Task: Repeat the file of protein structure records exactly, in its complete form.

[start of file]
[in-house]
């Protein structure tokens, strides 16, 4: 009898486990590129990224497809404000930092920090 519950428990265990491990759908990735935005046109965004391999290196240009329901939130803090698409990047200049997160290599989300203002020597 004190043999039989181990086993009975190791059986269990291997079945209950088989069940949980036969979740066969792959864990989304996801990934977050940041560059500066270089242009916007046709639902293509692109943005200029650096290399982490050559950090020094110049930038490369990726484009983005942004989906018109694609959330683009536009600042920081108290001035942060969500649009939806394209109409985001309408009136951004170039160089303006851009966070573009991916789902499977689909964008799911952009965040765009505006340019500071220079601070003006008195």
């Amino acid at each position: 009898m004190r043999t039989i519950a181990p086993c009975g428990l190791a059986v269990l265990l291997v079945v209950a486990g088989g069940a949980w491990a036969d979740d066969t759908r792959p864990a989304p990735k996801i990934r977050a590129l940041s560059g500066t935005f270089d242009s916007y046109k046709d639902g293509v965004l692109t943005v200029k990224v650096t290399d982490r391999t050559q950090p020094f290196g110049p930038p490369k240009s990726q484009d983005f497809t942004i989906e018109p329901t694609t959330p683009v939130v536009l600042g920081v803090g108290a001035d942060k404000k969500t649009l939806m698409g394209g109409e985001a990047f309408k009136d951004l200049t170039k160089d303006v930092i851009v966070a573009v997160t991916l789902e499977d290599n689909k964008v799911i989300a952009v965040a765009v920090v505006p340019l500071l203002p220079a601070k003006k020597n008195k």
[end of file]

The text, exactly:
[in-house]
């Protein structure tokens, strides 16, 4: 009898486990590129990224497809404000930092920090 519950428990265990491990759908990735935005046109965004391999290196240009329901939130803090698409990047200049997160290599989300203002020597 004190043999039989181990086993009975190791059986269990291997079945209950088989069940949980036969979740066969792959864990989304996801990934977050940041560059500066270089242009916007046709639902293509692109943005200029650096290399982490050559950090020094110049930038490369990726484009983005942004989906018109694609959330683009536009600042920081108290001035942060969500649009939806394209109409985001309408009136951004170039160089303006851009966070573009991916789902499977689909964008799911952009965040765009505006340019500071220079601070003006008195």
């Amino acid at each position: 009898m004190r043999t039989i519950a181990p086993c009975g428990l190791a059986v269990l265990l291997v079945v209950a486990g088989g069940a949980w491990a036969d979740d066969t759908r792959p864990a989304p990735k996801i990934r977050a590129l940041s560059g500066t935005f270089d242009s916007y046109k046709d639902g293509v965004l692109t943005v200029k990224v650096t290399d982490r391999t050559q950090p020094f290196g110049p930038p490369k240009s990726q484009d983005f497809t942004i989906e018109p329901t694609t959330p683009v939130v536009l600042g920081v803090g108290a001035d942060k404000k969500t649009l939806m698409g394209g109409e985001a990047f309408k009136d951004l200049t170039k160089d303006v930092i851009v966070a573009v997160t991916l789902e499977d290599n689909k964008v799911i989300a952009v965040a765009v920090v505006p340019l500071l203002p220079a601070k003006k020597n008195k």